I have so many wonderful stories about fishing, things like catching my best friend in the ear lobe, or outrunning a lake freighter at night, in a canoe with no lights, or watching my Dad fall out of the canoe, things like that. But now, it's your turn. Share with us a good memory.

Seeeeeeya; Chief Longwind of the North

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Old 08-19-2012, 06:45 AM   #2
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Growing up, I spent part of every summer at Lake of the Woods (northern MN). My grandpa had this Lund aluminum boat, he'd load us up in the boat, and we'd head out to fish off the third sand bar, or the loaf, or the reef. It would be my dad, my brothers, and I in the boat. My grandpa had an old "short" steel fishing rod that each of the grandkids used to catch their own fish. I would watch my bobber until it went under, and then grandpa would help me reel it in. I caught my first fish when I was 4 years old. A keeper-sized walleye.

My parents had a cabin on the Canadian side of LOW for about 10 years. I would spend about 4-6 weeks there every summer. That side of the lake is rocky. If the weather was nice, we'd get up early, pack a shore lunch, load the dogs into the boat, and head out to the islands. We'd fish until about noon, tie up to a tree on one of the islands, clean the fish, and have what we'd brought and the fresh fish (walleye) for shore lunch. Then we'd grab our books and pretend we were seals and lie on the warm granite rocks in the sun, read, nap, swim, and then pack it all in and fish our way home.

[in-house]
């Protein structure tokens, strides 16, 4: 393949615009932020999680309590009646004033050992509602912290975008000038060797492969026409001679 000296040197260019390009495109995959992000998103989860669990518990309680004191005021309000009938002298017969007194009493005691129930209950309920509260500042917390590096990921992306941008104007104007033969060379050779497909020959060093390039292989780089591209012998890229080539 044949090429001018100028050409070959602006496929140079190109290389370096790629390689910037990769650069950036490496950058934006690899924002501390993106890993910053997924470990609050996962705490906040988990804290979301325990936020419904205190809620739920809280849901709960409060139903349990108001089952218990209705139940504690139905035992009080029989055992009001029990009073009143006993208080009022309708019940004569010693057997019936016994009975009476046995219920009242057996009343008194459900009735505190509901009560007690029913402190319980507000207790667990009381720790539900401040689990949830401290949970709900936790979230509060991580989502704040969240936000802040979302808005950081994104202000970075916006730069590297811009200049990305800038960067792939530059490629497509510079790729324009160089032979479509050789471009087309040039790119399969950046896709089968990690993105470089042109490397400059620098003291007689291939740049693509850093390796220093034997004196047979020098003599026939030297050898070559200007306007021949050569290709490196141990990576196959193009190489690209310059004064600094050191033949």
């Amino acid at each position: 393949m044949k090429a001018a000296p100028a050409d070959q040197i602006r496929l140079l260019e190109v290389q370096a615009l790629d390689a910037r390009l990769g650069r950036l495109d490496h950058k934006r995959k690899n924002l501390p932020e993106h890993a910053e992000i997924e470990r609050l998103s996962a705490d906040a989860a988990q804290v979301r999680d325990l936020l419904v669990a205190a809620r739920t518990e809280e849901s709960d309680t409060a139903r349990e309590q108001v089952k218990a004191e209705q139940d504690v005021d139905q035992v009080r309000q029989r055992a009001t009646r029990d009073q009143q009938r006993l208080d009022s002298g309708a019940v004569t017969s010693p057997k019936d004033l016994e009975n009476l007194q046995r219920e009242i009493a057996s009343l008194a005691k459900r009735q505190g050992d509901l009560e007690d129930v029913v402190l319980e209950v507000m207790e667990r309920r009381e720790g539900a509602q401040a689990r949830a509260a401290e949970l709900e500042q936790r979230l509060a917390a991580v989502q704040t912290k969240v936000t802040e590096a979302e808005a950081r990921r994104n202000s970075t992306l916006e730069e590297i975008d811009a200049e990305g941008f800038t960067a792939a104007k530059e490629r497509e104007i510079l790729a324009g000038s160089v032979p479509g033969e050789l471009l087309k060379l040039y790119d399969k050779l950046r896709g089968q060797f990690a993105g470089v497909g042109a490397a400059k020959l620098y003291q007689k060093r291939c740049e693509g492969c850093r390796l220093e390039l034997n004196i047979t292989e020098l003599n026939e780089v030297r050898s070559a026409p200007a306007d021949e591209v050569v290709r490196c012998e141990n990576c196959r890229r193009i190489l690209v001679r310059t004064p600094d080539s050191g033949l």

Often times we'd watch eagles fishing, great blue heron, and the loons diving. Ahhh--those were the glorious summers!

Fishing at LOW is still my most favorite thing at my most favorite place--I have moved, my parents have moved, others have died, but LOW has stayed the same. I missed it this summer--but still planning on going to LOW for a couple of days of R-and-R in September. Who knows, my godfather might come up and we might go fishing...
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Old 08-19-2012, 02:47 PM   #3